Homeless youth are typically defined as a group of adolescents and young adults (ages 12-24) who do not have stable dwellings, but instead live on the streets, in shelters or abandoned buildings, or in other unstable situations (e.g., doubling up with friends). Given the myriad of hardships, stressors, and marginalization faced by youth as they navigate life on the streets, it is encouraging that researchers have begun examining well-being among youth experiencing homelessness. However, the few studies examining well-being among homeless youth have produced inconsistent results. Furthermore, little is known about the components of well-being that are both relevant to and valued by homeless youth, as well as which factors predict differences in well-being among youth. This study examined psychological well-being and its associations with demographic characteristics (race, gender, and sexual orientation), intrapersonal factors (mental health, optimism, and self-esteem), and social-contextual factors (social support, sense of community, and empowerment) among 100 homeless youth utilizing services in Portland, Oregon. Quantitative results indicated that the intrapersonal and social-contextual variables were all significantly associated with psychological well-being among homeless youth at the bivariate level. However, in a full hierarchical regression model containing all study variables, only self-esteem and psychological distress were significant predictors of well-being. Thematic analysis of qualitative data revealed 11 categories of factors that impact youth’s well-being, including Self Care, Social Support, and Personal Outlook. Collectively, findings have practical implications for program development at homeless youth service centers while also informing future research in this area.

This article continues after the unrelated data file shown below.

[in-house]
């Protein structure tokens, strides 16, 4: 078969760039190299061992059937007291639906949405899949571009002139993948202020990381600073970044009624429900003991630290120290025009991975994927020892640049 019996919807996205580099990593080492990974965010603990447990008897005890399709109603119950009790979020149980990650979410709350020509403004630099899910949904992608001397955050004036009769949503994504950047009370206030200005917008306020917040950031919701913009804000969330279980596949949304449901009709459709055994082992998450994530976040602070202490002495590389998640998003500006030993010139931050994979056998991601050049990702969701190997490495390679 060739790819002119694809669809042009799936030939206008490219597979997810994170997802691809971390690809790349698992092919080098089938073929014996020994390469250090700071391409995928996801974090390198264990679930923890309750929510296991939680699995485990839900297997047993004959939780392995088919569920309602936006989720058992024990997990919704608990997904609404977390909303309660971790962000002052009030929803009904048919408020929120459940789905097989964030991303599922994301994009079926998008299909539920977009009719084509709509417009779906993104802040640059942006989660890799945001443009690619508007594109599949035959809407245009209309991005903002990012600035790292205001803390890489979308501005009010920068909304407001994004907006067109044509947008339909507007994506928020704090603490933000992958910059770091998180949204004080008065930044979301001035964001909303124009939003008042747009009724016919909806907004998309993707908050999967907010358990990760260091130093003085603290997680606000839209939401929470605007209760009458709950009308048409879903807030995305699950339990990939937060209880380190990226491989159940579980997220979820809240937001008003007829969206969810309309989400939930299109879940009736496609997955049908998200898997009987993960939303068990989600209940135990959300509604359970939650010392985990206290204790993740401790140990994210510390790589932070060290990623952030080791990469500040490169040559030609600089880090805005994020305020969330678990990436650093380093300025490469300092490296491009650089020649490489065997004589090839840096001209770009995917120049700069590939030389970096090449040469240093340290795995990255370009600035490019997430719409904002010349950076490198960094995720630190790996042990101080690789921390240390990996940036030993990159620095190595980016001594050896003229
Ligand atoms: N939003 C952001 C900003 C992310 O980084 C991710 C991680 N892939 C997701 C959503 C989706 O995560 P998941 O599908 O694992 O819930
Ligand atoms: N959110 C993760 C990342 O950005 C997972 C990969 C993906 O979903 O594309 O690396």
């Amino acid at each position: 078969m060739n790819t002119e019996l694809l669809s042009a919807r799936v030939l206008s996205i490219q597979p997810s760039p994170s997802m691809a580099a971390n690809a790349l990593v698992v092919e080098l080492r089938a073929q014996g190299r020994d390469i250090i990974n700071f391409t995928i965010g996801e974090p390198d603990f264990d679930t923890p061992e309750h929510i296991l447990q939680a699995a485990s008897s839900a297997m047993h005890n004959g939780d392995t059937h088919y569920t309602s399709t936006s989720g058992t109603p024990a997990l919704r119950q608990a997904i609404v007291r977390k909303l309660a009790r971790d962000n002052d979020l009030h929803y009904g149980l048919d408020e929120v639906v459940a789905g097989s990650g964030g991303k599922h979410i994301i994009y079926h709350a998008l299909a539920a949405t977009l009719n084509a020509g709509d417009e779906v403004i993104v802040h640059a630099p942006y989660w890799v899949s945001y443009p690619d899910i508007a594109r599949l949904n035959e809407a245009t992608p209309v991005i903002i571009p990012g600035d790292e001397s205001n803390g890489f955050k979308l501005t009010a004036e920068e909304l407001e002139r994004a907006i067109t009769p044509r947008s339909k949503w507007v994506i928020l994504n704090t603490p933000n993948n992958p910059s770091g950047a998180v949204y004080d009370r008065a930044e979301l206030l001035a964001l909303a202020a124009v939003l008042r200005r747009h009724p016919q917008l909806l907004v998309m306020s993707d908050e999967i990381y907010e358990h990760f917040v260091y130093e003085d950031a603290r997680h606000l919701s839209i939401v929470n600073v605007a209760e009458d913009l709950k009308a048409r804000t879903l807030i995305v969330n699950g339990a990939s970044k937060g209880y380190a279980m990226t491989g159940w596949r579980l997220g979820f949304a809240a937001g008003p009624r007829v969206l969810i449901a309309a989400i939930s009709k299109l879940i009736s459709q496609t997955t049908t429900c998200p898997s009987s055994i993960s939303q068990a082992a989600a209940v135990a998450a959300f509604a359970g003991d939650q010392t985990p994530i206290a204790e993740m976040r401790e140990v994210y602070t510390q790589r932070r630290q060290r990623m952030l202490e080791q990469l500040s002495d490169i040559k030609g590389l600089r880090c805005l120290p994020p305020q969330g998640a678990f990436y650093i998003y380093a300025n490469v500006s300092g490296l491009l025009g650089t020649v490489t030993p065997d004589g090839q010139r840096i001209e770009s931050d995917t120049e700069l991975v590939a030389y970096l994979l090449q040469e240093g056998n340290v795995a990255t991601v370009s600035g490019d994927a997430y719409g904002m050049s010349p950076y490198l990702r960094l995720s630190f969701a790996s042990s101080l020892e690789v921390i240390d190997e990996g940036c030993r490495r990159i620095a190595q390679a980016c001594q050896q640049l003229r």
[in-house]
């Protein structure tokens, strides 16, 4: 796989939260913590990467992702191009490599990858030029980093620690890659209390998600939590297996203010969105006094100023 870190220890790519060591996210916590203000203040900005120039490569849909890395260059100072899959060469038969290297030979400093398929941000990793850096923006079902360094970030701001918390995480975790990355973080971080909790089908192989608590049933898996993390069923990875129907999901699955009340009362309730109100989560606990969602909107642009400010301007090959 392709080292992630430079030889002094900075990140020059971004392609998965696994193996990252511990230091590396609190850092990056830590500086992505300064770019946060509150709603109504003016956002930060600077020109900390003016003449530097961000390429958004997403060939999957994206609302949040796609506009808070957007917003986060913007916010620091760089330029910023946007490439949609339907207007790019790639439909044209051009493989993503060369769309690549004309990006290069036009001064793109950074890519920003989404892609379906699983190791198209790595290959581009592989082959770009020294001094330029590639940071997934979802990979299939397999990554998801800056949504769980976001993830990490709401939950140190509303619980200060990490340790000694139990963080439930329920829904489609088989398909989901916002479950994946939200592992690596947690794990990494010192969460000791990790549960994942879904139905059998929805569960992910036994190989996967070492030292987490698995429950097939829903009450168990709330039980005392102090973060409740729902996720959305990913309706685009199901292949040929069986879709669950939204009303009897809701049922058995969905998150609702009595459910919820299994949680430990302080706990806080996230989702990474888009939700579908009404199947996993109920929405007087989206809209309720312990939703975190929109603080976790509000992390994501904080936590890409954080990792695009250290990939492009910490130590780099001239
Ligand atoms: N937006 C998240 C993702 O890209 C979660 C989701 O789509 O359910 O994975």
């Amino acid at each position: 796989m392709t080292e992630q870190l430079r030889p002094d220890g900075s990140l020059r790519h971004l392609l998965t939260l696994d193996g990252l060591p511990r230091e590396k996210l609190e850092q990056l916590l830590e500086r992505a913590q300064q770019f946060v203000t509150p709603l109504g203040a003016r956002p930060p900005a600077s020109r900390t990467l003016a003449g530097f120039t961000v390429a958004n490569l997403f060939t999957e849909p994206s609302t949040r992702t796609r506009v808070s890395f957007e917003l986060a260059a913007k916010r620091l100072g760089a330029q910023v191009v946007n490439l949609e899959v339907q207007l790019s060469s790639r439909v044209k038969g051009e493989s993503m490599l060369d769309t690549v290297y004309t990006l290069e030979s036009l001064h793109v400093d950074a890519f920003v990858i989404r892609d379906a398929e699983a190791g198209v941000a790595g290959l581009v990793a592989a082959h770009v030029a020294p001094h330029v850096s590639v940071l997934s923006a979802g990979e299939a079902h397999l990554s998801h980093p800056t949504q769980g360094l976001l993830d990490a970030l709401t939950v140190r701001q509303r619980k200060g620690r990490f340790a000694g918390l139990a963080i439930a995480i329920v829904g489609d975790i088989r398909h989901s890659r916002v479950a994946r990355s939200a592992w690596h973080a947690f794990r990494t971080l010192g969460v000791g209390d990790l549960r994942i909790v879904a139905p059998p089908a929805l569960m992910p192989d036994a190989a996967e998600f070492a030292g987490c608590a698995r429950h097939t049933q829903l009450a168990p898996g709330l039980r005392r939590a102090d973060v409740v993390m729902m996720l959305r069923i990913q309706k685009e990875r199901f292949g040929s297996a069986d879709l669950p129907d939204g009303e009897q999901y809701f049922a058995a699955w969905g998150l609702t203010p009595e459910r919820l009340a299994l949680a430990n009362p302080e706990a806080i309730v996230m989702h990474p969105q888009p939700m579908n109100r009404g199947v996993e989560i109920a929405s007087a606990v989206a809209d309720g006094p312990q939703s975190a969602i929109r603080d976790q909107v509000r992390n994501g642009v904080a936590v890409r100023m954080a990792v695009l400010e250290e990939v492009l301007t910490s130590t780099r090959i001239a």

By Katracia Stewart, 2018